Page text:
MARK GORDON remembers the controversial handball of Luis Suarez and how close one Ghanaian came to African footballing immortality
One of the most incredible passages of play in World Cup history took place at Soccer City, Johannesburg as Uruguay faced Ghana in the World Cup 2010 quarter-final. The game itself was good to watch, if unspectacular, for most of its 120 minutes. Both sides created chances but were wasteful for the most part. The African side took the lead on the stroke of half-time. A low, long-range effort by Sulley Muntari beat Fernando Muslera in the Uruguay goal to give the Black Stars one foot in the semi-finals.
Atlético Madrid’s Diego Forlán scored a stunning free-kick from the angle of the penalty area to equalise in the second half. Ghana’s goalkeeper Kingson may have been at fault for the concession of the goal, however, it was the only mistake he made in a game where he produced several vital saves.
Both sides had chances to win the game in normal time but a mixture of poor finishing and inspired goalkeeping, particularly from Kingson, meant the game went into extra-time. The extra period saw Ghana finish the stronger of the two teams as the South Americans appeared to tire.
Then, after nearly two hours of football, Fulham’s John Pantsil curled a free-kick into the heart of the Uruguay goalmouth. What followed was possibly the most dramatic ending ever to a World Cup knockout tie.
Muslera failed to punch clear and a scramble ensued as Stephen Appiah’s effort at goal was blocked on the line by the knee of Luis Suarez. The rebound spun in the air and was headed goalward by Dominic Adiyah, his goal-bound effort was swatted away on the line by the hand of Suarez.
The referee spotted the infringement, duly awarded a penalty and Suarez was ordered off for his indiscretion. The striker left the field in tears, hiding his face within his sky-blue shirt as he made his way toward the tunnel.
Asamoah Gyan placed the ball on the spot and took a continent on his shoulders as he prepared to take the penalty which could give Africa its first ever semi-finalist. Gyan fired his spot-kick over, clipping the crossbar on its way. Agony for the Ghanaians as Muslera blew a kiss to his crossbar and Suarez celebrated trackside as if he himself had scored the winning goal. It was the last kick of the game.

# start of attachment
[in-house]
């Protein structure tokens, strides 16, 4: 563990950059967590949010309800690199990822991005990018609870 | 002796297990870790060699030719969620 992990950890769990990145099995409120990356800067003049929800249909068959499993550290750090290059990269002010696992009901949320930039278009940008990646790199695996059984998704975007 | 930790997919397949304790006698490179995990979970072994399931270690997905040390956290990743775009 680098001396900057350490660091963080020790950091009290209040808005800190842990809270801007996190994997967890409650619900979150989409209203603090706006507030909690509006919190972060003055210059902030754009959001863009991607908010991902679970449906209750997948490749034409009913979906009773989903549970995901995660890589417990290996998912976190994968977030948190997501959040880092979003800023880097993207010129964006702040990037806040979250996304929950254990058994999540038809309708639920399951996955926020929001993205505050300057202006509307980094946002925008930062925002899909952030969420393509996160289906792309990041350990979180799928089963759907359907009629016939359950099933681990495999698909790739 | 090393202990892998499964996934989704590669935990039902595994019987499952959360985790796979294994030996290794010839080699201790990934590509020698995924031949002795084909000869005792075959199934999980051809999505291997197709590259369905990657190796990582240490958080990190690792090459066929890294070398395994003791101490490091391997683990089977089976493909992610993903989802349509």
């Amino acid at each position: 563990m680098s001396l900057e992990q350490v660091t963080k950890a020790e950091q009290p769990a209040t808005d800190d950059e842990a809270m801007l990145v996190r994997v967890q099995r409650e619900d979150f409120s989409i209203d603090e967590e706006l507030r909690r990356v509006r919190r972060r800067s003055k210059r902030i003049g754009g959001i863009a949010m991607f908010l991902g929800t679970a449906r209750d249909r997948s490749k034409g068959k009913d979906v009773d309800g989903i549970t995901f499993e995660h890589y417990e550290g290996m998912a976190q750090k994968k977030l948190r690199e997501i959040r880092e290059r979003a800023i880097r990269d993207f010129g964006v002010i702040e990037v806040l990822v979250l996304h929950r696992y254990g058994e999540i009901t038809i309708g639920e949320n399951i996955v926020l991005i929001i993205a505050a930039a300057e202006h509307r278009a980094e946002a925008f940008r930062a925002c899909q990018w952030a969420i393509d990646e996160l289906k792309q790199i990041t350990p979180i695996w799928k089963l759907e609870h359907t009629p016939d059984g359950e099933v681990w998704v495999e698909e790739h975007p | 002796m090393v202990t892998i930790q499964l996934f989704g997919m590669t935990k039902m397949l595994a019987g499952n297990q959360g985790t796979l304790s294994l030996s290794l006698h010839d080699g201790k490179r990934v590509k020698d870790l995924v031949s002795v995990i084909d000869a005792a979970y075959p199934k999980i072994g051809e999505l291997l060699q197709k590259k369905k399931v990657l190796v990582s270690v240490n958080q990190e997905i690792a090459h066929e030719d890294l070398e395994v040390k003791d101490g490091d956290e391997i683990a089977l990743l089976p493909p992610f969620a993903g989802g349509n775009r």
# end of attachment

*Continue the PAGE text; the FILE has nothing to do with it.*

In an incredible show of testicular fortitude Asamoah Gyan somehow found the courage and strength to take the first penalty of the shoot-out, which he scored. It wasn’t to be for the Africans though as Muslera saved from Mensah and Adiyah before Sebastien Abreu sent Uruguay to the semis.
The emotions at the end were raw as Gyan broke down in the arms of one of the Ghanaian training staff whilst villain/hero Suarez returned to celebrate with his countrymen. As if to underline the contrast between winning and losing, the careers of the two protagonists of the final minute drama couldn’t have differed more from that game.
As Dominic Adiyah headed towards goal in the last seconds of extra time he was poised for African football immortality. If the header goes in Adiyah gives the continent its first World Cup semi-finalists. He had been his county’s hero in the previous year’s Under-20 World Cup, his performances at youth level had thrust the 20-year-old into the limelight and he signed a 3-year deal at Italian giants’ AC Milan just 6 months before the 2010 World Cup.
Adiyah spent his 3-year contract with Milan out on loan, never starting a competitive game for the Serie A side. After spells in Serbia, Turkey and Ukraine, the 2009 Ghanaian Player of the Year was last seen plying his trade in the Thai League.
On the flip side, the villain of the piece Luis Suarez left Ajax for Liverpool in a deal worth around £23million six months after the end of the South Africa tournament. Three-and-a-half goal-filled years at Anfield followed as Suarez almost fired the Reds to their first League title since 1990. The striker left to sign for Barcelona in 2014 for an undisclosed fee, thought to be around £65million. Never one to avoid controversy the handball incident against Ghana is just one of a list of misdemeanours in a colourful, yet successful, career to date.
Uruguay, without suspended Suarez, fell in the semi to the eventual beaten finalists the Netherlands. This game at Soccer City will be remembered though for last few seconds of extra-time, pure football drama.